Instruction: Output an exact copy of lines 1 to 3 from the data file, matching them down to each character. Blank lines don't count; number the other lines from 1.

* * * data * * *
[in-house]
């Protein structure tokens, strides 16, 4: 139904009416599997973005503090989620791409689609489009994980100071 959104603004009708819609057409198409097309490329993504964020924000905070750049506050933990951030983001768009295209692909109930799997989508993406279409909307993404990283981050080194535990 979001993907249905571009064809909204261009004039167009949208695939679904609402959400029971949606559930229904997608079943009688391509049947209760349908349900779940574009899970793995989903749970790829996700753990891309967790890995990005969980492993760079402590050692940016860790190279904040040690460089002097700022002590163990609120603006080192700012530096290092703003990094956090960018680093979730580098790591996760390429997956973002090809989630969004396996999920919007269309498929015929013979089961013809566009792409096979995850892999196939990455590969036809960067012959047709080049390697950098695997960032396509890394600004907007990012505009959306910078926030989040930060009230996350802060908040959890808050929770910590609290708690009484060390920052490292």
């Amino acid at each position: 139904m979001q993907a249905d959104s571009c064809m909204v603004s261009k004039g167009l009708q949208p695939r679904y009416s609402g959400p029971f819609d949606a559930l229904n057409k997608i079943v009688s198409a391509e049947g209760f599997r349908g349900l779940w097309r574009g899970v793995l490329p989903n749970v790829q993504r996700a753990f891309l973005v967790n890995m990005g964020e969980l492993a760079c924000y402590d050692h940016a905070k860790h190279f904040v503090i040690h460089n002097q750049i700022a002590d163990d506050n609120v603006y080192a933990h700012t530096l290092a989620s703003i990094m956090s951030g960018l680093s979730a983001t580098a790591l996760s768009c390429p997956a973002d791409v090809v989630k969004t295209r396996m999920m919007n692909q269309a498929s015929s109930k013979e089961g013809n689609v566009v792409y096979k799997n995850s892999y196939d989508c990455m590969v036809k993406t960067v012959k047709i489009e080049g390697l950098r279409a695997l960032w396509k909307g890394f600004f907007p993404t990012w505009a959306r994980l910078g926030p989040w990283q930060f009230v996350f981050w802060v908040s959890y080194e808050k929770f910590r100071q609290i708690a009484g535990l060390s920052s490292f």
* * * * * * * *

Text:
[in-house]
């Protein structure tokens, strides 16, 4: 139904009416599997973005503090989620791409689609489009994980100071 959104603004009708819609057409198409097309490329993504964020924000905070750049506050933990951030983001768009295209692909109930799997989508993406279409909307993404990283981050080194535990 979001993907249905571009064809909204261009004039167009949208695939679904609402959400029971949606559930229904997608079943009688391509049947209760349908349900779940574009899970793995989903749970790829996700753990891309967790890995990005969980492993760079402590050692940016860790190279904040040690460089002097700022002590163990609120603006080192700012530096290092703003990094956090960018680093979730580098790591996760390429997956973002090809989630969004396996999920919007269309498929015929013979089961013809566009792409096979995850892999196939990455590969036809960067012959047709080049390697950098695997960032396509890394600004907007990012505009959306910078926030989040930060009230996350802060908040959890808050929770910590609290708690009484060390920052490292």
């Amino acid at each position: 139904m979001q993907a249905d959104s571009c064809m909204v603004s261009k004039g167009l009708q949208p695939r679904y009416s609402g959400p029971f819609d949606a559930l229904n057409k997608i079943v009688s198409a391509e049947g209760f599997r349908g349900l779940w097309r574009g899970v793995l490329p989903n749970v790829q993504r996700a753990f891309l973005v967790n890995m990005g964020e969980l492993a760079c924000y402590d050692h940016a905070k860790h190279f904040v503090i040690h460089n002097q750049i700022a002590d163990d506050n609120v603006y080192a933990h700012t530096l290092a989620s703003i990094m956090s951030g960018l680093s979730a983001t580098a790591l996760s768009c390429p997956a973002d791409v090809v989630k969004t295209r396996m999920m919007n692909q269309a498929s015929s109930k013979e089961g013809n689609v566009v792409y096979k799997n995850s892999y196939d989508c990455m590969v036809k993406t960067v012959k047709i489009e080049g390697l950098r279409a695997l960032w396509k909307g890394f600004f907007p993404t990012w505009a959306r994980l910078g926030p989040w990283q930060f009230v996350f981050w802060v908040s959890y080194e808050k929770f910590r100071q609290i708690a009484g535990l060390s920052s490292f």